Vocational Institutions Educate, Train & Prepare America's Men & Women In Uniform For 21st Century Jobs
WASHINGTON, Sept. 22, 2011 /PRNewswire-USNewswire/ -- The Student Access, Student Choice (SASC) coalition today released the following response from Robert L. Peterson, president of Student Veterans of America #227 at Sullivan University in support of private sector colleges and colleges:
"As many of you may recall, eight months ago, Sen. Tom Harkin began his efforts to crack down and restrain private sector colleges and universities in what he felt was in the best interest of our nations returning veterans and casting negative aspersions on this specific segment of higher education.
"Since then, it is not surprising how unpopular Congress has become; as they continue to complicate an already ravaged economy with more bureaucratic hearings that have little chance of promoting job growth, as opposed to focusing their efforts on attaining and achieving meaningful results.
"To illustrate this point, on Thursday, September 22, 2011, a Senate subcommittee hearing titled 'Improving Educational Outcomes for Military and Veterans' is scheduled and it has the potential to bring about the unfortunate effect of setting into motion more burdensome regulations on private sector colleges and universities, and a sector of higher education that is relied upon by active-duty military and veteran's, as they pursue their educational interest.
"Just a few months ago, the Obama Administration and some Members of Congress heeded the calls of Wall Street short-sellers seeking to profit from the cumbersome regulations placed on private sector schools. The resulting regulations, innocuously named 'gainful employment,' could shut thousands of potential students out of career-oriented, post-secondary programs due to a lack of financial aid.
"Unfortunately, however, it appears that the Senate is going to waste yet more precious time over-reaching into the affairs of colleges that could have an enormous and positive impact on military veterans and active military personnel.
"The issue of concern this week is the '90/10' rule that forces these schools to rely on least 10 percent funding from private entities. If a school receives more than 90 percent of its funding from Federal sources, programs would essentially be forced to close.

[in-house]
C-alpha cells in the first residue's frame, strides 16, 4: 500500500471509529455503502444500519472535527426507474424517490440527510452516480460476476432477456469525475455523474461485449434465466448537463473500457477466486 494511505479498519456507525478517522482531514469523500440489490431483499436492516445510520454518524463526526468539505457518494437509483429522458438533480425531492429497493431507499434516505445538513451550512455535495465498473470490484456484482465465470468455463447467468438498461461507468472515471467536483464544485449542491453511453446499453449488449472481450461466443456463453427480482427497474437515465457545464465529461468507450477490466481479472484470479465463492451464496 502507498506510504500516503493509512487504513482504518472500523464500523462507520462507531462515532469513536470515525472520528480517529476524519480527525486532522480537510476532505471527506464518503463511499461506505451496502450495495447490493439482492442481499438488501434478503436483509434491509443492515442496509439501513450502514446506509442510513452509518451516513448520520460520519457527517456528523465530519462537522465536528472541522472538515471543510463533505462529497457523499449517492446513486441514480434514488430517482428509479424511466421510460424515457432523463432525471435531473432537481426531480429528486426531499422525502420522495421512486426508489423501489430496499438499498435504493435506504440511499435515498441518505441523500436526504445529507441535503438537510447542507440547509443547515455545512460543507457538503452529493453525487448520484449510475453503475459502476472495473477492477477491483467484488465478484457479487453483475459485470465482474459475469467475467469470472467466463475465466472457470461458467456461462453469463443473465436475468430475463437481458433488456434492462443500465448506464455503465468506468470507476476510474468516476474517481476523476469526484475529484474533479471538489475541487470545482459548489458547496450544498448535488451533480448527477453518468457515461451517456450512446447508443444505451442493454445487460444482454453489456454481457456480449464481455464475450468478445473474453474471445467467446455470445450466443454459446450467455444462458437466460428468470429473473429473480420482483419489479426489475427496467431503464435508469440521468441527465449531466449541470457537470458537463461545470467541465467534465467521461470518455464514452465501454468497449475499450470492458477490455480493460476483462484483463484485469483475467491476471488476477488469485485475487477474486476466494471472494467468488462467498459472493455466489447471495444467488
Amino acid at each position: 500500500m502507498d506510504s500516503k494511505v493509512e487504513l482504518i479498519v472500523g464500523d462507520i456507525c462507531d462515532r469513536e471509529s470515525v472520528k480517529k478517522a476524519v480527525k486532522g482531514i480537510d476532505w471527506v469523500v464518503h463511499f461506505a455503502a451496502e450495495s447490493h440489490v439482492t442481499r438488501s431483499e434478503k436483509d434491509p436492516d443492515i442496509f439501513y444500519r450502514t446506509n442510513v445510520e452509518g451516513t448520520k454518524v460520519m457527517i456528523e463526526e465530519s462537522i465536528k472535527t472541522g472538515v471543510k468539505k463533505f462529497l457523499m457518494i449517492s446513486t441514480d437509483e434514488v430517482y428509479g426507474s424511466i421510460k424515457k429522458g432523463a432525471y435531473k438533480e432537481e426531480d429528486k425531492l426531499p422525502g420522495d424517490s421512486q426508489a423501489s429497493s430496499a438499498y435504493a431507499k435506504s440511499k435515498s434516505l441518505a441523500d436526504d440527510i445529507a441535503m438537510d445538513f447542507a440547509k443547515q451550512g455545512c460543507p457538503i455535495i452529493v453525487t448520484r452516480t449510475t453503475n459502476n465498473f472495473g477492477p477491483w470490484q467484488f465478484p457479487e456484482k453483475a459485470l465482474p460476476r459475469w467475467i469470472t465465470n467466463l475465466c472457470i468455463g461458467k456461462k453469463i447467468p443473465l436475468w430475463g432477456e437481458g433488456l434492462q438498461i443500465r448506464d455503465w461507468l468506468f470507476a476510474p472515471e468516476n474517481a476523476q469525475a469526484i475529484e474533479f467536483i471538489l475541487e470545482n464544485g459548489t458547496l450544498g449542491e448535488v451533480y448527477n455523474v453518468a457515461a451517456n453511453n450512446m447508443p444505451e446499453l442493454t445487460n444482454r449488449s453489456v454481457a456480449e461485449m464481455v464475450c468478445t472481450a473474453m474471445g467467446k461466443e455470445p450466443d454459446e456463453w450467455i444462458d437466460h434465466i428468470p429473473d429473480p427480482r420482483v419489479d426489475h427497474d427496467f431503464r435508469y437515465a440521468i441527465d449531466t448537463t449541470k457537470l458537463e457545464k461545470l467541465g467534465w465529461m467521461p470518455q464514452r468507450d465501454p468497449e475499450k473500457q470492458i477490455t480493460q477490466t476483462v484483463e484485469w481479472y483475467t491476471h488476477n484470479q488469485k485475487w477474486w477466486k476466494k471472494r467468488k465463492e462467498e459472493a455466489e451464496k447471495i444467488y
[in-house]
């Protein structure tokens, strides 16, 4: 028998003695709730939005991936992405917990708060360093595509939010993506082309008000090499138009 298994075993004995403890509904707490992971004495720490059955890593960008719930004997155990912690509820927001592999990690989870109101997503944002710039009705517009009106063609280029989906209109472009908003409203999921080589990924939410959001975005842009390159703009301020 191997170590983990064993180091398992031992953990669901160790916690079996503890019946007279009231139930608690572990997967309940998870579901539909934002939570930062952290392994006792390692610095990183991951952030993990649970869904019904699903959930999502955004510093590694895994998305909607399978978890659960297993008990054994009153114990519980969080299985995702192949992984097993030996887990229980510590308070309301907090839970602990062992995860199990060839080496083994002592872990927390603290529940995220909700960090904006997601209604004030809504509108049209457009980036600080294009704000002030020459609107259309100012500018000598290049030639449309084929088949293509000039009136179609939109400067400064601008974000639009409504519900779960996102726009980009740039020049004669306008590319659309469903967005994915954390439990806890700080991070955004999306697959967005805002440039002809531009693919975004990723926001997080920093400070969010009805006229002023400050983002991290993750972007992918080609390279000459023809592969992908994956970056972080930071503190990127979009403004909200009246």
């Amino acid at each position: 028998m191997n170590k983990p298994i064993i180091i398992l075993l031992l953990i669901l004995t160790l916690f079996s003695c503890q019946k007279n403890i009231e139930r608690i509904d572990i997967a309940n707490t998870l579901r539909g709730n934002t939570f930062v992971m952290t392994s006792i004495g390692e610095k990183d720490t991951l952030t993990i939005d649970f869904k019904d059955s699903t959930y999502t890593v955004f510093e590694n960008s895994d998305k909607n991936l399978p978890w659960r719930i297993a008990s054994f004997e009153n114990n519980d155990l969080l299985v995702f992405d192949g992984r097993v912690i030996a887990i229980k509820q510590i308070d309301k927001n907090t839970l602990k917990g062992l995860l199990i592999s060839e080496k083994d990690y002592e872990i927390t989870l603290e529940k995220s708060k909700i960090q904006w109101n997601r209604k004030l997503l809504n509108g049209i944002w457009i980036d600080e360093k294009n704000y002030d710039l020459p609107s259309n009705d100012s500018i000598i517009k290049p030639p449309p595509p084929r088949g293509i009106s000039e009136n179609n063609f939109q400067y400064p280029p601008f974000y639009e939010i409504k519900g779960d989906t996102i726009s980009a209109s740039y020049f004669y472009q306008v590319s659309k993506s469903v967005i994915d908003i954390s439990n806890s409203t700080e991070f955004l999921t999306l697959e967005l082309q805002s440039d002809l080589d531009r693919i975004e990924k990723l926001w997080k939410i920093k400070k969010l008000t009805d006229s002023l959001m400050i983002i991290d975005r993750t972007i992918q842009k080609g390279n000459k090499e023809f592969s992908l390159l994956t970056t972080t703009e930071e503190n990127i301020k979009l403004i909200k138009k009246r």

"As the law currently stands, military aid does not count toward this public-private funding threshold. But if Congress or the Obama Administration succeeds in making their desired changes, military personnel and veterans would likely lose access to many of the programs of their choice at these vocations institutions.
"The fact is, veterans disproportionately benefit from private sector colleges and universities because these they provide more flexibility for those seeking to balance family, work and school commitments. For this reason, the no-frills, career-focused training provided at vocational schools is ideal for veterans.
"Private sector schools, like my alma mater Sullivan University based in Louisville, Kentucky, have been proactively engaged in designing programs that are personalized for veterans and military students.
"According to a Sloan Consortium report on online education, these schools are more than twice as likely as public institutions and over three times as likely as private non-profit institutions to have online course programs designed specifically for military students.
"Brigadier General John Castellaw put it best when he wrote in The Washington Times, private sector colleges and universities 'are particularly valuable for veterans. Unlike traditional college freshmen, veterans often return home to busy schedules dominated by work and family. They require the flexible course schedules and online classes that are the hallmarks' of these schools. He went on, '[a]s shown by my example, the needs of veterans often cannot be met by traditional nonprofit schools.'
"Critics of private sector schools have conveniently ignored the fact that veterans have earned and are entitled to use their benefits at any institution of their choice.
"At a time of record unemployment, as high as 25% among the nations veteran population, a national homeless rate of 28% and two wars overseas, rationale would dictate that the Federal government should not be focused on creating more red tape for active military personnel and veterans seeking to gain the requisite college training to enter and succeed in America's civilian workforce.
"I would suggest that Congress leave the '90/10' rule alone. Better yet, do away with it altogether and start focusing on creating jobs instead of coming up with rules that force more job loss."
SOURCE Student Access Student Choice Coalition